Optical Chip Memory

Illustration of all-optical data memory: ultra-short light pulses (left) make a bit in the Ge2Sb2Te5 (GST) material change from crystalline to amorphous (or the reverse), and weak light pulses (right) read out the data. Credit: C. Rios/Oxford University

Researchers at the University of Exeter collaborated with colleagues at the Münster University to develop the first full optical chip memory.

Light has been used to transmit data since thousands of years and more recently scientists have been able to funnel laser beams into optical fibres reaching amazing transport capacity, now in the thousand of billion bits per second. 

Light, laser light, has also been used to write and read bits on optical disk, hence storing data on a medium. It hasn't been possible, so far, to use light for storing bits in chips. Computers can receive, and they do, optical signals but need to convert them into electrical signals to store the data (even in the case the storage is made onto an optical disc, the data flowing through an optical fibre have to be converted into electrical signals to drive the laser that writes on the DVD disc). The conversion process requires time and energy.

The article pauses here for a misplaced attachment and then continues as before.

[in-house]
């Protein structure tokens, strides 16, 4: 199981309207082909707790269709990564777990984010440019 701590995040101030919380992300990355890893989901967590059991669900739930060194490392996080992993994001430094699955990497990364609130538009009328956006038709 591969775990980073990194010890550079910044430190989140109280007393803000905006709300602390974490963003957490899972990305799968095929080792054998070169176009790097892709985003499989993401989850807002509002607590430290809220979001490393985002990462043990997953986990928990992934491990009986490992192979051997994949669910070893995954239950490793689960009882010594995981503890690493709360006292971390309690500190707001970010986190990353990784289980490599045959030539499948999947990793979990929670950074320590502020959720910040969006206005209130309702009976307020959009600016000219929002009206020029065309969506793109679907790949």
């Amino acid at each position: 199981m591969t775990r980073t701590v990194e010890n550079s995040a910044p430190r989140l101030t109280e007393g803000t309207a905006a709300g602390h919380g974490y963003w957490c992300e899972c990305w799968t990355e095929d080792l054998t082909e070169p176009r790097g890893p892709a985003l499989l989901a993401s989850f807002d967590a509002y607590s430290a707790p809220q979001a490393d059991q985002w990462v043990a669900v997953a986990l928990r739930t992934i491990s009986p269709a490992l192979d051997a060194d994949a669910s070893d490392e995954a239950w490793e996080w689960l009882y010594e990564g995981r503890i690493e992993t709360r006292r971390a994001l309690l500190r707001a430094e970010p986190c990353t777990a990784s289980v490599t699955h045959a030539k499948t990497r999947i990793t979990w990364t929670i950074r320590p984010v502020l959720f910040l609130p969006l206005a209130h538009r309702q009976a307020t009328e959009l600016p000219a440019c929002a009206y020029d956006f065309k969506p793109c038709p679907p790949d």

The prototype of optical chip memory developed by the researchers solves these issues for the first time. It is described in an article on Nature Photonics.

The chip uses a phase changing material (Ge2Sb2Te5). The phase of cluster of its atoms can be changed by a laser pulse, transforming the cluster from amorphous to crystalline. This phase change can be detected by a weak laser beam. Hence the stronger laser pulse is used to write the bit, the weak one to read it. 

In practice one can plug in an optical fibre in the chip and store the bits as they come in (it is actually a tad more complicated that this...). No optical to electrical conversion required.

A further step in the path leading to a full optical computer...

Author - Roberto Saracco

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